The Initiates describes itself as the "Official Organ" of the orders exemplified by the seven emblems placed in the center and at the points of a six-pointed star. The central place of honor is given to the Masonic "G" enclosing a triangle surrounding the all-seeing eye and the number "369.036"--the design patent number of the emblem of Clymer's Ancient and Mystical Oriental Masons, the then-apex of his pyramid of occult organizations, which he later affiliated with Matthew McBane Thompson's American Masonic Federation. The emblem at the top of the star is Randolph's emblem of the triangle enclosing a death's head and winged globe and flanked by a snared anchor surmounting the motto "Try"--the emblem of Clymer's Priesthood of Aeth. Clockwise from there are the shield with rose and cross of the Ordo Militia Crucifera Evangelica; an unknown Rosicrucian medal which may be the Knights of the Rose and Cross of the Temple of Illuminati; an owl on crescent moon that bears the letters A.O.F.B. (the Ancient Order of Free Builders, later called the Frternity Sons of Osiris, run by Dr. Ira L. Keperling, in which Clymer was a 38 degree Exalted Recorded. Next comes the four swastika-like wings encircled by the Ouroboros, the emblem of the Hermetic Brotherhood of Atlantis, Luxor and Elephantae of W.P and Mira Phelon (whose own journal had been The Hermetist and whose work was continued by regular columns in the journal by"Egypt" and "Solarius"), and last is a triangle surrounding a cross on three-stepped platform, the emblem of the Rosicrucian Order. These organizations did not exhaust the arrows in Clymer's quiver, and he also touted in the journal the Order of Illuminati/Church of Illumination that was originally a branch of Leopold Engel's Illuminatenorden, and the Alba Occult Society of Carthage (Missouri). Clymer is at some pains to explain why, if the Rosicrucians were the pinnacle of occult knowledge, there was any need for all these orders--and his answer is less than convincing. In actually, his accumulation of occult orders (and finally his creation of the Royal Fraternal Organization to house them all) was the result of his own occult development and participation as a young man in other groups--which he was then compelled to rationalize in a hierarchy and structure that does great credit to his imagination.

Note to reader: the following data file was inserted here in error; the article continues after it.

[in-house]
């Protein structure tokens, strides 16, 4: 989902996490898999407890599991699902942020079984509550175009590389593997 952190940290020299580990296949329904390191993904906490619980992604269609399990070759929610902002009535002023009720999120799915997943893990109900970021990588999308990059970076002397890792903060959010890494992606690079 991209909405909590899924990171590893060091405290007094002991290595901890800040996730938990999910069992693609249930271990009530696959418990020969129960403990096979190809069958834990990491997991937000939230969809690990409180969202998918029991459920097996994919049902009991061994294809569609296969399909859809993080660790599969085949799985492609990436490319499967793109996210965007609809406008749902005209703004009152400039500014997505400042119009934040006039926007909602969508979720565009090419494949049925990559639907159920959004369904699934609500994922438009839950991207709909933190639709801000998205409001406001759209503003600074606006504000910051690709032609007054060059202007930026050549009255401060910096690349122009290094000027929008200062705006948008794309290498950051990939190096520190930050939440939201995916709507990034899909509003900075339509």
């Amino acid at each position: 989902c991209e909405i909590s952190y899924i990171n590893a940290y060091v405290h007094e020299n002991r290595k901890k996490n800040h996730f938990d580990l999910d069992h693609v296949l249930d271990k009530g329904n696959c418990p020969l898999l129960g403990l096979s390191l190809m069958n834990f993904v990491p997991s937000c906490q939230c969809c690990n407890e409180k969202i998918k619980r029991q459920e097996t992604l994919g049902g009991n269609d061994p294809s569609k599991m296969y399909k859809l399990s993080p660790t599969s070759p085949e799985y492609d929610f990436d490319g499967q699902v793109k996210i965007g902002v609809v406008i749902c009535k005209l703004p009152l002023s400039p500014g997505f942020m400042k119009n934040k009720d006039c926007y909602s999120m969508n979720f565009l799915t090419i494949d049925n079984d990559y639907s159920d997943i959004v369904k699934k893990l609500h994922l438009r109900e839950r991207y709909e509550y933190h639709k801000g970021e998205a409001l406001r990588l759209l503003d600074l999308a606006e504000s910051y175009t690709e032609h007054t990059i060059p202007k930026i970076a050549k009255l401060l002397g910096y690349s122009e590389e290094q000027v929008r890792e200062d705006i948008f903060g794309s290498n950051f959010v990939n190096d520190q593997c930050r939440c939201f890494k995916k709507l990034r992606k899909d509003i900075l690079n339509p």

The fundamental teaching of all of Clymer's work was the power of "Love," the "primal Firelife," which can be kindled in couples to allow them to reach the heights of psychic, spiritual and magic development. "We hold that no power ever comes to man through the intellect. We say that the adage ‘Knowledge is Power' is false; but that Goodness alone is Power, and that that pertains to the heart only, hence that Power comes only to the Soul through Love (not lust, mind you), but love, the underlying, Primal Firelife, subtending the basis of being, --the formative flowing floor of the worlds.--the true sensing of which is the beginning of the road to personal power. Love lieth at the foundation, and is the synonym of life and strength and clingingness. Thus it happens that a Loving couple grow youthful in soul, because, in their union, they strike this divine spark, replenish themselves with the essence of life, grow stronger and less brutal, and draw down to them the divine fire from the aerial spaces. (This now is by accident.)" -- July 1910 issue of the journal, paraphrased without attribution from P.B. Randolph, with the promise that these mysteries would be revealed fully in Clymer's private lessons.